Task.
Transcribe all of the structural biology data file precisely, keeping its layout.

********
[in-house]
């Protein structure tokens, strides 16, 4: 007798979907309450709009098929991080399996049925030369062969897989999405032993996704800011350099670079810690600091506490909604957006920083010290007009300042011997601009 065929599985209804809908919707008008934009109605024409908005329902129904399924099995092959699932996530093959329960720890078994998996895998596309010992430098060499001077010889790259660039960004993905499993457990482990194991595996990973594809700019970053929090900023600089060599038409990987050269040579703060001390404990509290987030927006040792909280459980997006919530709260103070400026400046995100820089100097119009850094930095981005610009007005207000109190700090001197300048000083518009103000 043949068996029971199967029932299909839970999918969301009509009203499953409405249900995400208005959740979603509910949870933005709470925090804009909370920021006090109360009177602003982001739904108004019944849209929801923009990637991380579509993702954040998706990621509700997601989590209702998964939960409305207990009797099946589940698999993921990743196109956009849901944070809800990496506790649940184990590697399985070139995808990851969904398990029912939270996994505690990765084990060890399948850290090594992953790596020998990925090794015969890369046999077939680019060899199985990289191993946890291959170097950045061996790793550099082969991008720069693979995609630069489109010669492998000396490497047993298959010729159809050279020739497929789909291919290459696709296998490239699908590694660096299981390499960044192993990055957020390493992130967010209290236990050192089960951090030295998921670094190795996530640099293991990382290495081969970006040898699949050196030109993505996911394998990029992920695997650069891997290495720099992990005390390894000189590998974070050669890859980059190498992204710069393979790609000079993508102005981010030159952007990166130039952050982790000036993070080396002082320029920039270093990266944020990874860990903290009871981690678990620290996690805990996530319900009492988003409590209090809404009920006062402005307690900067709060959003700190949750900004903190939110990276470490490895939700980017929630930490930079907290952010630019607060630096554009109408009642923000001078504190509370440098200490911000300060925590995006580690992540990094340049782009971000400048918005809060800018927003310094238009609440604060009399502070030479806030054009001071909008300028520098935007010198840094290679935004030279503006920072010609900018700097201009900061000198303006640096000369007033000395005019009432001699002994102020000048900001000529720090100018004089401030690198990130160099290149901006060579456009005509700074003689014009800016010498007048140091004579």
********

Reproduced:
[in-house]
């Protein structure tokens, strides 16, 4: 007798979907309450709009098929991080399996049925030369062969897989999405032993996704800011350099670079810690600091506490909604957006920083010290007009300042011997601009 065929599985209804809908919707008008934009109605024409908005329902129904399924099995092959699932996530093959329960720890078994998996895998596309010992430098060499001077010889790259660039960004993905499993457990482990194991595996990973594809700019970053929090900023600089060599038409990987050269040579703060001390404990509290987030927006040792909280459980997006919530709260103070400026400046995100820089100097119009850094930095981005610009007005207000109190700090001197300048000083518009103000 043949068996029971199967029932299909839970999918969301009509009203499953409405249900995400208005959740979603509910949870933005709470925090804009909370920021006090109360009177602003982001739904108004019944849209929801923009990637991380579509993702954040998706990621509700997601989590209702998964939960409305207990009797099946589940698999993921990743196109956009849901944070809800990496506790649940184990590697399985070139995808990851969904398990029912939270996994505690990765084990060890399948850290090594992953790596020998990925090794015969890369046999077939680019060899199985990289191993946890291959170097950045061996790793550099082969991008720069693979995609630069489109010669492998000396490497047993298959010729159809050279020739497929789909291919290459696709296998490239699908590694660096299981390499960044192993990055957020390493992130967010209290236990050192089960951090030295998921670094190795996530640099293991990382290495081969970006040898699949050196030109993505996911394998990029992920695997650069891997290495720099992990005390390894000189590998974070050669890859980059190498992204710069393979790609000079993508102005981010030159952007990166130039952050982790000036993070080396002082320029920039270093990266944020990874860990903290009871981690678990620290996690805990996530319900009492988003409590209090809404009920006062402005307690900067709060959003700190949750900004903190939110990276470490490895939700980017929630930490930079907290952010630019607060630096554009109408009642923000001078504190509370440098200490911000300060925590995006580690992540990094340049782009971000400048918005809060800018927003310094238009609440604060009399502070030479806030054009001071909008300028520098935007010198840094290679935004030279503006920072010609900018700097201009900061000198303006640096000369007033000395005019009432001699002994102020000048900001000529720090100018004089401030690198990130160099290149901006060579456009005509700074003689014009800016010498007048140091004579």